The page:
12. wait, wait. if drunk guys who fight have beer muscles then do baseball players who take on guys they shouldn’t have dip(chewing tobacco) muscles? ala zimmerman vs. petey martinez help i’ve been thrown down and can’t get to the dugout!!!

  13. Greatest fight of all time, Izzy Alcantara kicks the catcher and then takes on all comers. Of course the Ryan/Ventura fight was just HILARIOUS!

  14. It’s not surprising to see Dave Duncan’s son engaging in this type of pathetic nonsense. Tony LaRussa and his “long-time companion” have routinely encouraged their players to perpetrate this type of retaliatory behavior. Joe Girardi set the tone for this classless action by complaining about what was a completely clean play that resulted in an unintended injury. I am still trying to understand why the Yankees felt it necessary to try and “get even” not once but twice for a play that was in no way dirty. It seems like a sickening display of their sense of entitlement. “No castration, no foul,” is an utterly lame defense of Duncan’s spikes coming in late and high.

  15. The Stankees are a bunch of low down dirty, and cheating players. Always have been always will be…

  16. Brian Sadecki says:

    The problems with Johnson’s charging the catcher are:
    1) It’s spring training. These games are meant to stretch out pitchers and hitters and get the players into fighting trim for the season. The games don’t matter so why take the unnecessary risk of charging the catcher. And this isn’t the first time the Rays have done this. The Yankees have a prospect who can’t start the regular season because some kid was trying to impress his coach with his scrap-hearted-dirty-dirt-dog-ocity because he can’t do so with his bat. The real kicker is that if he succeeds, he’s still on Tampa Bay, a solid AAAA squad.

    2) He didn’t even have to charge the catcher. He could have slid past his ankle (watch the video) like everyone else in ST. He went out of his way to lower his shoulder and really hurt Cervelli.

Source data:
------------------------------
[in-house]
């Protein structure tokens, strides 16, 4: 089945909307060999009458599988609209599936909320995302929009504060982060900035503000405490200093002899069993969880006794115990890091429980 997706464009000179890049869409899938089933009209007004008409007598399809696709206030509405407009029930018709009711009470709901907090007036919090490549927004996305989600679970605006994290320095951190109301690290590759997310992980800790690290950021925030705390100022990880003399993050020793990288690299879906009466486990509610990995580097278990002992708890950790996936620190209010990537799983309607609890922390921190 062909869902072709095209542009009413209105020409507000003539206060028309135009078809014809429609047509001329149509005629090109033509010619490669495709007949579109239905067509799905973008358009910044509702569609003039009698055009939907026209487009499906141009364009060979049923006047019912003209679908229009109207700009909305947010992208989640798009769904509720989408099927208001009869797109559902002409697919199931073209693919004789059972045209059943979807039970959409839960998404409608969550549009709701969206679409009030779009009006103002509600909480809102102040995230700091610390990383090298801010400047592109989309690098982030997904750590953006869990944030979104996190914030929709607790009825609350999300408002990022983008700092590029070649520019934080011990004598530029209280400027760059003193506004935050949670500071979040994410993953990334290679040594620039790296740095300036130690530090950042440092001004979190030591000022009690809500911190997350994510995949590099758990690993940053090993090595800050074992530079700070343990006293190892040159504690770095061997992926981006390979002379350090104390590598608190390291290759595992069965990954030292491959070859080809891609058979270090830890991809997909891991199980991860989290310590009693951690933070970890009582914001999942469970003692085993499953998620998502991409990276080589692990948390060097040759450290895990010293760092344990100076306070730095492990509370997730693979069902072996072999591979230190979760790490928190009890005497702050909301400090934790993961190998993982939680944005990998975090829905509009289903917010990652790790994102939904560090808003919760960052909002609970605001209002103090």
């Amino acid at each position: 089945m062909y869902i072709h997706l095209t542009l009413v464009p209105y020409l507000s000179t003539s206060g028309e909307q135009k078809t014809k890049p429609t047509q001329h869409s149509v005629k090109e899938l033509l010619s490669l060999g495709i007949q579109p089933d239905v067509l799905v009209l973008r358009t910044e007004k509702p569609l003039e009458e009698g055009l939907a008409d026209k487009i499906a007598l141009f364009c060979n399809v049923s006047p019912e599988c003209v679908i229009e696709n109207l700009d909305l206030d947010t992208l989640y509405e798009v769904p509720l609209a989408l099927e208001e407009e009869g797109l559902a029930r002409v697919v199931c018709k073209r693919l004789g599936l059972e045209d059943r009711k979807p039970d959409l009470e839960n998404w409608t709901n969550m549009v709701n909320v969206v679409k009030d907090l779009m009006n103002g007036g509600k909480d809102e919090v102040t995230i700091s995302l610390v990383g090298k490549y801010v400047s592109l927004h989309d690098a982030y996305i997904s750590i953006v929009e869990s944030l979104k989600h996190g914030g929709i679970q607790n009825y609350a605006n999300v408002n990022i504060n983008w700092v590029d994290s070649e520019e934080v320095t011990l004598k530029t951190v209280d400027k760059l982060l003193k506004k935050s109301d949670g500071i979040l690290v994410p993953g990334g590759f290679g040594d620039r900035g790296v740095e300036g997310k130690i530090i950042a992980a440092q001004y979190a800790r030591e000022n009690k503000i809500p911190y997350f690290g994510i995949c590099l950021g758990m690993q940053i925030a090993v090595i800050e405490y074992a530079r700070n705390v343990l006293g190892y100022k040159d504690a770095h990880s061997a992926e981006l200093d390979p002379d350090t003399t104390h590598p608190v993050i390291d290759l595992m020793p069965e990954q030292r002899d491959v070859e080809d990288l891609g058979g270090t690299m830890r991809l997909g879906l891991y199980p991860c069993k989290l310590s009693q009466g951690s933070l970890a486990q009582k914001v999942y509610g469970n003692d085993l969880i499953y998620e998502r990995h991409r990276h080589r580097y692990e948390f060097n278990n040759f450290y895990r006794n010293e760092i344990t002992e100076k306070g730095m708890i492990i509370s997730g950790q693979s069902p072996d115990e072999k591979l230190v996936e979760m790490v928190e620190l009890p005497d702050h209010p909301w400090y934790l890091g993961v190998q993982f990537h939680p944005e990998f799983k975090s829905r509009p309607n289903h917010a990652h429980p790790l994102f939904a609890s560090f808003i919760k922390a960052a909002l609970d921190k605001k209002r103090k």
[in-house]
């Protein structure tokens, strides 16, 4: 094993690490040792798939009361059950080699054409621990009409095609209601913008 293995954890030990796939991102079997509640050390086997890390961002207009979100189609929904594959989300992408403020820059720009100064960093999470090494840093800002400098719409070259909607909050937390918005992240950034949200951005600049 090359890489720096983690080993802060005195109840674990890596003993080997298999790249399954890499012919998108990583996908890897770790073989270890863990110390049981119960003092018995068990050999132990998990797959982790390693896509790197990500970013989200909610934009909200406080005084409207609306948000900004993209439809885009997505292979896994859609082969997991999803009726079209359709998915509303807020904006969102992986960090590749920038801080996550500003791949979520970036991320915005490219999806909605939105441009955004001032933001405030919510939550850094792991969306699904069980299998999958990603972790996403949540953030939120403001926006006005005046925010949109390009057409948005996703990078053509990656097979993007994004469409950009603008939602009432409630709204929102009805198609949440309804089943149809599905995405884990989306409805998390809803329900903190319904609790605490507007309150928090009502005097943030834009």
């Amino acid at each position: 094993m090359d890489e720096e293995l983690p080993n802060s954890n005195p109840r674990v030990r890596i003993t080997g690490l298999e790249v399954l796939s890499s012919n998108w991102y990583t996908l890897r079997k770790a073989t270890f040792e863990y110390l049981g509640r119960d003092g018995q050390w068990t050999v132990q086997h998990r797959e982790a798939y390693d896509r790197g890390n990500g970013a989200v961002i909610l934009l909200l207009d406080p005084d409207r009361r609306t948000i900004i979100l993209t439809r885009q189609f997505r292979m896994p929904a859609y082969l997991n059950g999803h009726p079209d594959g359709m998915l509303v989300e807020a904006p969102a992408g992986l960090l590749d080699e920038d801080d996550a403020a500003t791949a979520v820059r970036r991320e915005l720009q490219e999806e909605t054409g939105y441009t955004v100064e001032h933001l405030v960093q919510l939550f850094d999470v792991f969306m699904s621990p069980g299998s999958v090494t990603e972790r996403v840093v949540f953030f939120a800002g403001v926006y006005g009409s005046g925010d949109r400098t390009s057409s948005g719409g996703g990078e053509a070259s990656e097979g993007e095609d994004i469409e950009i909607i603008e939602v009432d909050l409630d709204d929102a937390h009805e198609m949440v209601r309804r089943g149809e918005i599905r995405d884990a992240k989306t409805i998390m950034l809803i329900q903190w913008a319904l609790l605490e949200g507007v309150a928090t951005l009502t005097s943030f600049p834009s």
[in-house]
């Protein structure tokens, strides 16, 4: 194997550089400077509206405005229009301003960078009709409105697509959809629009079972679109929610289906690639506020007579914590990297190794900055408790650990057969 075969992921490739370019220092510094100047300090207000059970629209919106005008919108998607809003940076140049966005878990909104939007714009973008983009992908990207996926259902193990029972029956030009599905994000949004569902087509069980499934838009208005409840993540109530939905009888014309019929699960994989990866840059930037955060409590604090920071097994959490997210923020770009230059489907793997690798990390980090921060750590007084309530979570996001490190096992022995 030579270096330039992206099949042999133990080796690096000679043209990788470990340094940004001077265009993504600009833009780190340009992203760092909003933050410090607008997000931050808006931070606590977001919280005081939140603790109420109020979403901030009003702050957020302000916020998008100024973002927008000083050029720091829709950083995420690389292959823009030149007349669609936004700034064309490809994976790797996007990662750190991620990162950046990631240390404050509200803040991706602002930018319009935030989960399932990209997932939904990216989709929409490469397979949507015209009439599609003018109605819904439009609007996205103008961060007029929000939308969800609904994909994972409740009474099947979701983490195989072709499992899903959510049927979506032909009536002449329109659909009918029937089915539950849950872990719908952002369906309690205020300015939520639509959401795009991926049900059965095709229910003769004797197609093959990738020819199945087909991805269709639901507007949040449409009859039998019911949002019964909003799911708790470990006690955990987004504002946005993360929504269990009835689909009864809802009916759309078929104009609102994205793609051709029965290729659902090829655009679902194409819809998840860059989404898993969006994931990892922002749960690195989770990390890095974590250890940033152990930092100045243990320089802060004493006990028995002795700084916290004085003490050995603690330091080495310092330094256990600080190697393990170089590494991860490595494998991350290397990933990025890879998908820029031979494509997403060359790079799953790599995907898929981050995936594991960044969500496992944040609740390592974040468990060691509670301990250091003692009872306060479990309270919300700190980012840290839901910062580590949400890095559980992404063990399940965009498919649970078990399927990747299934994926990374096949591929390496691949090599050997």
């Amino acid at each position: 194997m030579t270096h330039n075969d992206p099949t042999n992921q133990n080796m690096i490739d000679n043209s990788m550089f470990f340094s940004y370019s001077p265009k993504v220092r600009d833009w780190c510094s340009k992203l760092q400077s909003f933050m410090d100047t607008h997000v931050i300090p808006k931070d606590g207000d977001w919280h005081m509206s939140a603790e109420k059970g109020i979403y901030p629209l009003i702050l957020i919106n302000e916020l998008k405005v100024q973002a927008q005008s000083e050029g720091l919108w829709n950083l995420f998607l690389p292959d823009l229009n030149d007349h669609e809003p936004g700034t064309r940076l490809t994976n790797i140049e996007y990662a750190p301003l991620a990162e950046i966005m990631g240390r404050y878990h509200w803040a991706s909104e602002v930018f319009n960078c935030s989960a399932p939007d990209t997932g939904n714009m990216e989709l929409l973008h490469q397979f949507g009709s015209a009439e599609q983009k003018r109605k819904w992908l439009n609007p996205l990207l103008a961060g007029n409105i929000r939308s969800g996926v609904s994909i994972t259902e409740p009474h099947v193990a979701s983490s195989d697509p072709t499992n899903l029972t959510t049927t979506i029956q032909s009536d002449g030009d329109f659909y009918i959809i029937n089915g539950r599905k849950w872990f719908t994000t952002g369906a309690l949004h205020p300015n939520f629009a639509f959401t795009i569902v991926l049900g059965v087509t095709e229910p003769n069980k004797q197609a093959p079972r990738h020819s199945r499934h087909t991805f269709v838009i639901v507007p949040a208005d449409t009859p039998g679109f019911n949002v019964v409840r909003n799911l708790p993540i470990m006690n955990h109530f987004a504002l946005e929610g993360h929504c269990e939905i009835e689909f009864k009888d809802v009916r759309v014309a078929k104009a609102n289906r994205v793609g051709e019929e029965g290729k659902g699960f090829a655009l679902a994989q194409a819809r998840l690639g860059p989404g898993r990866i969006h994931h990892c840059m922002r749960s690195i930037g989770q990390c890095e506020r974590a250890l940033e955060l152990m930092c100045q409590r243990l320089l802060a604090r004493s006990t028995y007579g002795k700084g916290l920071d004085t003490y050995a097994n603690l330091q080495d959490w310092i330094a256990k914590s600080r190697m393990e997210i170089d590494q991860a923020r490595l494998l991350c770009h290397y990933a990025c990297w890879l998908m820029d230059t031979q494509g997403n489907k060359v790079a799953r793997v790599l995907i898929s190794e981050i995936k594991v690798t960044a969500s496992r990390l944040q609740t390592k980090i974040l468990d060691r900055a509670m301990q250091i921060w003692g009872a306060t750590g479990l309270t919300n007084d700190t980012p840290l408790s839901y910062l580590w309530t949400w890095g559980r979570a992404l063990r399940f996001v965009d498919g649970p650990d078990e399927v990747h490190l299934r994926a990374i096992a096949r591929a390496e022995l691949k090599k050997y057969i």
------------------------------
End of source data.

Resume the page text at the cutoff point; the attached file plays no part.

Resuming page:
When you put it in context, it’s a lot less than a “clean play.” Just because it was technically legal doesn’t make it right.

    Does Mike Lowell get the same stigma for what he did to Robinson Cano last season in retaliation for Dustin Pedroia?

    Every team retaliates. Only the Yankees are hated for it.

    Stankees? That rhymes with Yank– HEY!!!

  17. So now attempting to cross home plate is “charging” the catcher? If the catcher doesn’t want to be charged maybe he shouldn’t block the plate. So it’s the base runners responsibility to make sure not to make contact with a catcher blocking the plate? That’s ridiculous and it doesn’t justify the Yankees retaliating not just once but twice. There is no context in which it would be acceptable to spike someone the way Duncan did. It was a low blow with no justification. Any attempt to justify it is nonsensical. Lowering a shoulder into someone standing in the baseline is not the same as attempting to put your cleats through a guy’s sack.

  18. Brian Sadecki says:

    “So now attempting to cross home plate is “charging” the catcher? If the catcher doesn’t want to be charged maybe he shouldn’t block the plate. So it’s the base runners responsibility to make sure not to make contact with a catcher blocking the plate?”

    Absolutely, yes. He could have slid around the catcher like everyone else in ST does.

    If you watch the video, you’ll see that only his ankle was blocking the plate. You can definitely slide into that play. He went OUT OF HIS WAY to tackle the catcher.

    “There is no context in which it would be acceptable to spike someone the way Duncan did. It was a low blow with no justification. Any attempt to justify it is nonsensical. Lowering a shoulder into someone standing in the baseline is not the same as attempting to put your cleats through a guy’s sack.”

    I wasn’t trying to justify Duncan’s slide. I was just saying that Girardi had a right to be angry. And I certainly wasn’t equating the two plays.

    However, Duncan was nowhere near his sack. I blame Sarah for the inaccurate reporting on that one.

    Would it be OK if he had just planted a shoulder into Iwamura ala Mike Lowell? Nobody raised a stink over that.

  19. Sarah Green says:

    Brian, I’m going with what I see right there in that picture with my own two eyes. Duncan’s spikes. Are. Right. Next to. Iwamura’s. Balls. Maybe you see something different when you look at it. And that’s fine. But even all the Yankee blogs I read this morning thought it was out of line. Only you seem to think it’s okay. Well, you and Shelley Duncan of course.

  20. Brian Sadecki says:

    A) I never said it was OK.
    B) That. Picture. Is. Taken. After. The. Cleating.

    It’s stuff like this that gives proper journalists credence when they criticize bloggers. You don’t have to abide by libel laws on your blog so you can just say that this guy tried to cleat a guy in the groin. It’s seems kind of silly to nit-pick where he cleated a guy but when the ding-ding is involved, it’s an important distinction.

    Usually your bias is charming. It’s kind of disgusting and irresponsible here.